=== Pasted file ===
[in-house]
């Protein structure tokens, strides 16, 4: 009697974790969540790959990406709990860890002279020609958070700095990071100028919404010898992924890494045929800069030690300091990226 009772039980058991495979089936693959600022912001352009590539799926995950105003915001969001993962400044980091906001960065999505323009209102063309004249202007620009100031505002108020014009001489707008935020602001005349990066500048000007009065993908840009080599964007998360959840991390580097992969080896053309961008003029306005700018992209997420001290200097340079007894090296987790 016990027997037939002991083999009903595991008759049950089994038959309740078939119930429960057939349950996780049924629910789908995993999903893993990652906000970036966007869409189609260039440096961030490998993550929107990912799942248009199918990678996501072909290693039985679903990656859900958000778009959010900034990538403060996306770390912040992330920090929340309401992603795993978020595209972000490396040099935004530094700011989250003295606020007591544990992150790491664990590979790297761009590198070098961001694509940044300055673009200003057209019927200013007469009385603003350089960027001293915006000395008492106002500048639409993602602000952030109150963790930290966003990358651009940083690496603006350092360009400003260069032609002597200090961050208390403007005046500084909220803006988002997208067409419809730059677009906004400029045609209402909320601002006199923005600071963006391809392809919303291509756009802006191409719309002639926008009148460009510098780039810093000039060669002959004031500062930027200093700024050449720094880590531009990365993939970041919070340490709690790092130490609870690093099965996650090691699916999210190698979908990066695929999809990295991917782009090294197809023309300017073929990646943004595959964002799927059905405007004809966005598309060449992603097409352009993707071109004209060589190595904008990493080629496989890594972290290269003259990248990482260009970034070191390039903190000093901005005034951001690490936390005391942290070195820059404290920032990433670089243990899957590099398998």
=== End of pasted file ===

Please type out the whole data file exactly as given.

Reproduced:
[in-house]
């Protein structure tokens, strides 16, 4: 009697974790969540790959990406709990860890002279020609958070700095990071100028919404010898992924890494045929800069030690300091990226 009772039980058991495979089936693959600022912001352009590539799926995950105003915001969001993962400044980091906001960065999505323009209102063309004249202007620009100031505002108020014009001489707008935020602001005349990066500048000007009065993908840009080599964007998360959840991390580097992969080896053309961008003029306005700018992209997420001290200097340079007894090296987790 016990027997037939002991083999009903595991008759049950089994038959309740078939119930429960057939349950996780049924629910789908995993999903893993990652906000970036966007869409189609260039440096961030490998993550929107990912799942248009199918990678996501072909290693039985679903990656859900958000778009959010900034990538403060996306770390912040992330920090929340309401992603795993978020595209972000490396040099935004530094700011989250003295606020007591544990992150790491664990590979790297761009590198070098961001694509940044300055673009200003057209019927200013007469009385603003350089960027001293915006000395008492106002500048639409993602602000952030109150963790930290966003990358651009940083690496603006350092360009400003260069032609002597200090961050208390403007005046500084909220803006988002997208067409419809730059677009906004400029045609209402909320601002006199923005600071963006391809392809919303291509756009802006191409719309002639926008009148460009510098780039810093000039060669002959004031500062930027200093700024050449720094880590531009990365993939970041919070340490709690790092130490609870690093099965996650090691699916999210190698979908990066695929999809990295991917782009090294197809023309300017073929990646943004595959964002799927059905405007004809966005598309060449992603097409352009993707071109004209060589190595904008990493080629496989890594972290290269003259990248990482260009970034070191390039903190000093901005005034951001690490936390005391942290070195820059404290920032990433670089243990899957590099398998």